1. Don't squander the few minutes you have before tee time
2. Warm up vertically and rotationally
3. Bring an activated body to first tee instead of trying to find it there
I just had a great discussion with Greg Norman in a live broadcast of his Attack Life Radio Show on SiriusXM PGA TOUR from the PGA Merchandise Show. Greg's kind invitation presented a terrific opportunity to talk golf and fitness with one of the true greats of the game. Plus, I got to spend some time with a couple thousand of my closest golf friends.
The evolution of golf fitness over the last couple of decades has been exciting to see -- and participate in.
We've come a long way from from the old and arcane thought that "you can't lift weights or it will mess up your golf swing," to the current view of most players that "if you're not working as hard as the guys behind you, you're going to get passed up."
Greg Norman was one of a small handful of players in the early days to put a focus on optimizing his body for golf to play his best. He helped pave the way for guys like me to have a career helping golfers get their body in the game, play better and help prevent injury.
One of the topics Greg stressed is value of a proper warm up before you practice or tee off.
I know. You've heard it before. We've discussed it in previous articles. But the numbers don't lie. You can still see it at every course, every day.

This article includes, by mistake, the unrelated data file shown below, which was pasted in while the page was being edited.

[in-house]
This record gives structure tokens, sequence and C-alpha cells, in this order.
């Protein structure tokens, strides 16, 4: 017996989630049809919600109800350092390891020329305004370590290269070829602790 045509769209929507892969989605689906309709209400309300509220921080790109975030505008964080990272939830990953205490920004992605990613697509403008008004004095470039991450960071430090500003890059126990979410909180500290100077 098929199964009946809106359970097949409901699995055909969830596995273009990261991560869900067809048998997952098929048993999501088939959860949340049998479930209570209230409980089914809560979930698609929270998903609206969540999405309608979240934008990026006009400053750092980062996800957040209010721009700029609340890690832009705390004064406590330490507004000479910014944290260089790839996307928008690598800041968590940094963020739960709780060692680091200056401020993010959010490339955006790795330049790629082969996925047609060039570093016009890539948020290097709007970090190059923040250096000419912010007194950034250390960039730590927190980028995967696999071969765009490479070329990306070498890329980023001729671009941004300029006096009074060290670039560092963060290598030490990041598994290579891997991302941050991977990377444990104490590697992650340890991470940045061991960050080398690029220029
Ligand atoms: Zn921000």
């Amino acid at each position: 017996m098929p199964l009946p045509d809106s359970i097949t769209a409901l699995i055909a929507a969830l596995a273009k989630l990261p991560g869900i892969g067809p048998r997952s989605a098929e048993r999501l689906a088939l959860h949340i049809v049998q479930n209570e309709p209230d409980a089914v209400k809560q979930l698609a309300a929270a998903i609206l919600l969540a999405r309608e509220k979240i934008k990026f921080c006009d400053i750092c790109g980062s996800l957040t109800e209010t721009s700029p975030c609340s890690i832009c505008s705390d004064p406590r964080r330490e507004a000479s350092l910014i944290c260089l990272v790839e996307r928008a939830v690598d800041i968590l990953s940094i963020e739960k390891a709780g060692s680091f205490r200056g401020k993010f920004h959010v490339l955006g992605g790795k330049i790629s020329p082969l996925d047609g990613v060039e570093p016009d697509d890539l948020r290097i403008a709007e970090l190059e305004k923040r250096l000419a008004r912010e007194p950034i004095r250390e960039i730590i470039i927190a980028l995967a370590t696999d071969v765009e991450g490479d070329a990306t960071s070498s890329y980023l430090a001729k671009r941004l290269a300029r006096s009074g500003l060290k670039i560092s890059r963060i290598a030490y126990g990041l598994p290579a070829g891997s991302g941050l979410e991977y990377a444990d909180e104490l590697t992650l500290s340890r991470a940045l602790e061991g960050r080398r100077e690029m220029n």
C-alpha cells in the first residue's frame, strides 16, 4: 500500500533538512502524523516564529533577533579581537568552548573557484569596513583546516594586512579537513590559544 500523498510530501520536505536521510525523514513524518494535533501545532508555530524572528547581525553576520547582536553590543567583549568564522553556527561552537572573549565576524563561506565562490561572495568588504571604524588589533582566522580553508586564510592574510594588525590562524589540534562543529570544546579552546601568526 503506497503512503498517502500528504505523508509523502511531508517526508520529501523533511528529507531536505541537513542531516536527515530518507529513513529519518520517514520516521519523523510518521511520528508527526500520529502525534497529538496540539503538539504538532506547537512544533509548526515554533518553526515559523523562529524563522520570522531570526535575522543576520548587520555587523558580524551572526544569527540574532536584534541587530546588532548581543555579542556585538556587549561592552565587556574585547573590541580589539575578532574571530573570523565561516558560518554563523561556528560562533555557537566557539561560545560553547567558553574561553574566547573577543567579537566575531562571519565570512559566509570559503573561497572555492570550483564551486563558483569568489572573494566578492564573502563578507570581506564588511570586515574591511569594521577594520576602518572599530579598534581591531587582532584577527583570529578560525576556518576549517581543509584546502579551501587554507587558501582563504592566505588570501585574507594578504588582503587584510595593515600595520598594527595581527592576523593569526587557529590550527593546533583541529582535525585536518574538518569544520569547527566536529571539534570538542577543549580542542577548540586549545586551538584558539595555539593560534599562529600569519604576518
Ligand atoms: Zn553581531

Most golfers don't do much more than right ankle extensions over the accelerator pedal on the way to the course, a few toe-touches, or take a couple extra cuts at the first tee. And away they go.
But whether you're playing for skins or competing in a club tournament, if you don't warm up and activate your body ahead of time, your body will do it over the first 5-6 holes. It's a huge advantage to take your "golf" body to the course instead of trying to find it there.
If you bring an activated body to the first tee, you have an edge over someone who does not. Period.
Here at the Joey D Golf Sports Training Center in Jupiter, Florida, the first thing we do before every single golf training session is activate the body to prepare for the work ahead. And that's everyone. Tour Pros, juniors, busy business gals and guys, grandmas, grandpas. Everybody.
A proper warm up helps prevent injury.
We're all getting older. As we age we naturally become less flexible, lose some muscle mass, etc. You know the story. But what a lot of players don't think about is that the golf swing becomes progressively more violent to our system. Activating your body before you tee it up is not just about playing better that day. It's also an attempt to help prevent injury for the long run.
Next time you cut it a little close to tee time, take at least a couple of minutes and try the 3 low-impact movements in this video. You'll be surprised at how far a little hamstring activation and some rotational movements with get your body in the game before you get going.
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